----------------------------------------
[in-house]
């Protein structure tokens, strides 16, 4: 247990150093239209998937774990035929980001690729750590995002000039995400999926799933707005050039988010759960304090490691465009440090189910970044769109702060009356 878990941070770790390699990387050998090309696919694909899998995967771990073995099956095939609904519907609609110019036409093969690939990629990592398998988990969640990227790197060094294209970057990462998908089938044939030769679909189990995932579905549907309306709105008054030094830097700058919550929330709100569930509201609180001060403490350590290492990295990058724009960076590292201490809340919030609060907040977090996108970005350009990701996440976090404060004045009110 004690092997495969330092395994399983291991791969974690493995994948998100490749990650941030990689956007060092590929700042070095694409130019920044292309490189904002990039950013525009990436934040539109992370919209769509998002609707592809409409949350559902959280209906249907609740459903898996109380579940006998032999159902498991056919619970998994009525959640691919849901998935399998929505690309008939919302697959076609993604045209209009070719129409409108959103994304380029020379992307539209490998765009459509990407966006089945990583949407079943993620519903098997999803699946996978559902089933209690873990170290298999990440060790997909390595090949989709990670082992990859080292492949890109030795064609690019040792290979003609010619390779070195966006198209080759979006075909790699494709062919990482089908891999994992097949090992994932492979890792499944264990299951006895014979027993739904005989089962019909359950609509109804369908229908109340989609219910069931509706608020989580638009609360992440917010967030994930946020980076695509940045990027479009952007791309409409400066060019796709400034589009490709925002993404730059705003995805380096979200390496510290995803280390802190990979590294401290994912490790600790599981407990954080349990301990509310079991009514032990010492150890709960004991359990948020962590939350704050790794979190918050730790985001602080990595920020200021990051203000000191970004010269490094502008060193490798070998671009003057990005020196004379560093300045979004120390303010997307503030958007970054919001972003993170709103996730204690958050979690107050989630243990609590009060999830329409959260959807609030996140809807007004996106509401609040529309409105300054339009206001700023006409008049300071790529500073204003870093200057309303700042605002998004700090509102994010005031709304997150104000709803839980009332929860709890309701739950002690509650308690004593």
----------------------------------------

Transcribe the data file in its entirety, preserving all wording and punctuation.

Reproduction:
[in-house]
């Protein structure tokens, strides 16, 4: 247990150093239209998937774990035929980001690729750590995002000039995400999926799933707005050039988010759960304090490691465009440090189910970044769109702060009356 878990941070770790390699990387050998090309696919694909899998995967771990073995099956095939609904519907609609110019036409093969690939990629990592398998988990969640990227790197060094294209970057990462998908089938044939030769679909189990995932579905549907309306709105008054030094830097700058919550929330709100569930509201609180001060403490350590290492990295990058724009960076590292201490809340919030609060907040977090996108970005350009990701996440976090404060004045009110 004690092997495969330092395994399983291991791969974690493995994948998100490749990650941030990689956007060092590929700042070095694409130019920044292309490189904002990039950013525009990436934040539109992370919209769509998002609707592809409409949350559902959280209906249907609740459903898996109380579940006998032999159902498991056919619970998994009525959640691919849901998935399998929505690309008939919302697959076609993604045209209009070719129409409108959103994304380029020379992307539209490998765009459509990407966006089945990583949407079943993620519903098997999803699946996978559902089933209690873990170290298999990440060790997909390595090949989709990670082992990859080292492949890109030795064609690019040792290979003609010619390779070195966006198209080759979006075909790699494709062919990482089908891999994992097949090992994932492979890792499944264990299951006895014979027993739904005989089962019909359950609509109804369908229908109340989609219910069931509706608020989580638009609360992440917010967030994930946020980076695509940045990027479009952007791309409409400066060019796709400034589009490709925002993404730059705003995805380096979200390496510290995803280390802190990979590294401290994912490790600790599981407990954080349990301990509310079991009514032990010492150890709960004991359990948020962590939350704050790794979190918050730790985001602080990595920020200021990051203000000191970004010269490094502008060193490798070998671009003057990005020196004379560093300045979004120390303010997307503030958007970054919001972003993170709103996730204690958050979690107050989630243990609590009060999830329409959260959807609030996140809807007004996106509401609040529309409105300054339009206001700023006409008049300071790529500073204003870093200057309303700042605002998004700090509102994010005031709304997150104000709803839980009332929860709890309701739950002690509650308690004593």